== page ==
... my journey from ballerina to triathlete

Saturday, November 23, 2013


I have made it to this point again. At this time tomorrow, I will have completed my second triathlon, my first Olympic length, and the goal that I set for myself just about a year ago. It is easy to wax contemplative, but I'll save most of my deep thoughts for my post after the race. :)

I finished up strong, running three times per week for the last two weeks, swimming four times this past week to make sure that I feel comfortable in the water, and tapering on the bike (where I felt most comfortable) so that my legs are fresh. All the way up to the last workout, I was learning. After training in Waimea for most of my runs, Sean and I did 6 miles on the Queen K last weekend. It is easy to forget what a huge difference temperature can make, and I was quickly reminded that the cool air of Waimea does little to prepare me for the brutality of beating sun and wind. My body temperature got so high that I actually started shivering, a sure sign that my body was failing in a big way at keeping the heat under control. I actually had to sit down and allow myself to cool before continuing. Luckily, the way back had more wind, and while it was more difficult to run against, it kept me from overheating again. We also didn't take any water during the 6 miles, which probably wasn't the wisest decision.

My Waimea runs, on the other hand, were so mind-blowingly beautiful that I hardly have words to describe them. In the early morning I got to listen to the chorus of birds welcoming the sun back to the sky and watch the colors change from purple to pink to yellow to blue. In the evening after work I ran as a mysterious mist rose from the fields, eventually covering any space that had grass with a five-foot layer of white while the sun set in beautiful colors. I tried to take photos but they don't even begin to do it justice.

Making weird faces because of the rain haha
Based off of a combination of my Waimea runs and the most recent Queen K experience, I am estimating my 10k triathlon run time somewhere around an hour and ten minutes. I have to go slowly, it's just fact. At best, I'll keep an 11-minute-mile pace while running but chances are I'll have to walk for at least a few minutes. I am happy and at peace with my slow run pace. After breaking my foot and being confined to the couch for so long I am just happy that I am able to do this triathlon and complete my goal.

Our last long-ish bike ride (tapered to 16 miles) was from Hawi to Pololu Valley and back. The hills were brutal but the colors and smell of the jungley landscape were a lovely change. This ride was one of the first ones I took when I moved to this island, and so it was a nice close to my training for this race to finish there. We rode past cows and friendly goats and when we reached the hill that beat me into submission when I did the ride before, forcing me to actually dismount my bike and walk the rest of the way up, I buckled down, summoned all of my inner warrior strength, and powered to the top in victory.  It was a perfect way to see how far I've come.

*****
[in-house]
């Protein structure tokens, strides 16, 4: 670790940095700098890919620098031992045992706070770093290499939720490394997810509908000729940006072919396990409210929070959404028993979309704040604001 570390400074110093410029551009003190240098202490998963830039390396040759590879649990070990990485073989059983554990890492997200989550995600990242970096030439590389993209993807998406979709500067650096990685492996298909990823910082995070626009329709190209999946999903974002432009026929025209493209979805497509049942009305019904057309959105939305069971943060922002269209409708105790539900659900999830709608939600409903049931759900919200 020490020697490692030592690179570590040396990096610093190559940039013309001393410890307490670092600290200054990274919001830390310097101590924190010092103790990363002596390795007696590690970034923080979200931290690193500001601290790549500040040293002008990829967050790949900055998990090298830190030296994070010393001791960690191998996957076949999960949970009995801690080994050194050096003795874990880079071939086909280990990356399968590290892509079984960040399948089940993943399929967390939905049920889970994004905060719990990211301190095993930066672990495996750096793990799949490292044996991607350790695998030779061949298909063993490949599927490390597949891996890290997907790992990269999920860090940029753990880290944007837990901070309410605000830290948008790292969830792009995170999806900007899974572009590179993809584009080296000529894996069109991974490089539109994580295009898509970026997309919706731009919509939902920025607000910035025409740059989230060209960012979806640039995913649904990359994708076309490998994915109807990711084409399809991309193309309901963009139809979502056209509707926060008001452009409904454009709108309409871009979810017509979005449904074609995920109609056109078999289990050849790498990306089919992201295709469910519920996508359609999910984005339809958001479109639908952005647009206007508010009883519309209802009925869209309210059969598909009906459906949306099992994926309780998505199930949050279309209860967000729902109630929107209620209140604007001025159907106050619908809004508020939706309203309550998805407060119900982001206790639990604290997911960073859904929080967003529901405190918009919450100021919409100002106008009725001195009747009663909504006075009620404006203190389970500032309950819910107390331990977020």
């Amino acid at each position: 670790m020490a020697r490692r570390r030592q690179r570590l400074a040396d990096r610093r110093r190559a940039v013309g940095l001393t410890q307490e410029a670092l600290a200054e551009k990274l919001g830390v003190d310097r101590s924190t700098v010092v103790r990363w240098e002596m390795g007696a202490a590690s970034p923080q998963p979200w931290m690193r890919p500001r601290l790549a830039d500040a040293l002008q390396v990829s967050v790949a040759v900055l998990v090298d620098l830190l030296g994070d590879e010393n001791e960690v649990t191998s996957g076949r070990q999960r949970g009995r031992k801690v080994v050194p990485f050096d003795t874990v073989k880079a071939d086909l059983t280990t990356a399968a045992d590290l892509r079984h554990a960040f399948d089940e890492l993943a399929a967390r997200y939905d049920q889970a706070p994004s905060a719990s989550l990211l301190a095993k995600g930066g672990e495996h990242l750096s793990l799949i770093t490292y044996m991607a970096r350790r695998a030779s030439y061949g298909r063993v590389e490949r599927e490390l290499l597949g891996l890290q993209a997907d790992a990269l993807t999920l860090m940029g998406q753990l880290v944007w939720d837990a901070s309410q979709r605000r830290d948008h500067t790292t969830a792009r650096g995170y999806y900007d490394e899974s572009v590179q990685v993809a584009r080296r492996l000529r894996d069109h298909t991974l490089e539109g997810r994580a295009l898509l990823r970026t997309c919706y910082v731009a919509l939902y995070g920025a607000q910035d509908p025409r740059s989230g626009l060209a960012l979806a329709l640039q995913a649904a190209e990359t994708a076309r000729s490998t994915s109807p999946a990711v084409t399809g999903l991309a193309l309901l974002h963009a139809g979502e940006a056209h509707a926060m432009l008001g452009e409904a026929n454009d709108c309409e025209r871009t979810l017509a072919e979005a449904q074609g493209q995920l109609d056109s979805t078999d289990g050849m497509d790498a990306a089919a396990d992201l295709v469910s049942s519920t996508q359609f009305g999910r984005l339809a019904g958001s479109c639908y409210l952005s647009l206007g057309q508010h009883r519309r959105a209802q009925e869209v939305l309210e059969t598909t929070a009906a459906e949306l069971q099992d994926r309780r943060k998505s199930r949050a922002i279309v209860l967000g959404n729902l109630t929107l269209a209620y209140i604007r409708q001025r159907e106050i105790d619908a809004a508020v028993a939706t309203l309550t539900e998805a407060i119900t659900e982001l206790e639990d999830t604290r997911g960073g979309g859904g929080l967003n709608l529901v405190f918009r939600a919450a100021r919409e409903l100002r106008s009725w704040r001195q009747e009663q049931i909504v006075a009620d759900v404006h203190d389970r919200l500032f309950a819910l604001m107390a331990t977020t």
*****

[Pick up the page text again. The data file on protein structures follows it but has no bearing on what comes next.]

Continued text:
Moon still in the sky
The swims were also learning experiences. I rediscovered that if I keep my arm stroke pace up, even pushing almost to my limit, my stroke is much better and smoother. I had figured this out a long time ago back on Oahu at Ala Moana, but somehow I had gotten complacent in my pace. When I sped it up, I was amazed at how much more smoothly everything went. In addition, my mile time was fast. Really fast. (For me -- no promises on how I compare to real triathletes!)

The last early morning swim before the race we arrived just as the sun rose, with the moon still in the sky. There were fish swimming in the perfectly clear water beneath us, the ocean calm and glassy just inviting us in. I pushed for the first half of the swim, then slowed down a little to enjoy the colors, the water, and the feeling of it rushing over my body.

Perhaps most impressive, amazing, (and a little sad), I swam for the first time without my EarBandit. When I started swimming 11 months ago this little piece of genius engineering was the only thing making it possible, and now I feel like I have graduated. I am practically a real swimmer, with just my ear plugs, goggles, and swim cap. Given how I looked when I started this adventure, this is a pretty big step. In addition, after all of my goggle switching and swapping, I decided to go with my old, original goggles for the race. Sometimes classics are classics for a reason.

And so, I am ready for this race.  It won't be perfect, but it will be accomplished. I have learned so much from the whole process, but especially, in the training for this particular race, to be patient with myself, to be more flexible and to fit triathlon into my normal life, and to be determined despite distractions, other obligations, and the urge to give up. My run form has done a 180 since I began, I can swim at a pace that puts me in the upper half of my age group, and I feel comfortable on the bike in a way I didn't know I could. More importantly, it has changed who I am.

I know now that I have a strength inside me that I wasn't familiar with before. I know how to dig deep, to face things that scare me, to feel and accept pain without giving in, and to use the strength of my mind to conquer weakness in my body.

Think of me at 7:10AM tomorrow (November 24th) as I start the race with a swim. And, maybe more importantly, think of my at 10AM Hawaii time tomorrow as I'm struggling through the last part of the run. Next time I write, I'll be a two-time triathlete and my goal will be accomplished! Thank you all for reading and for being part of this wonderful adventure.

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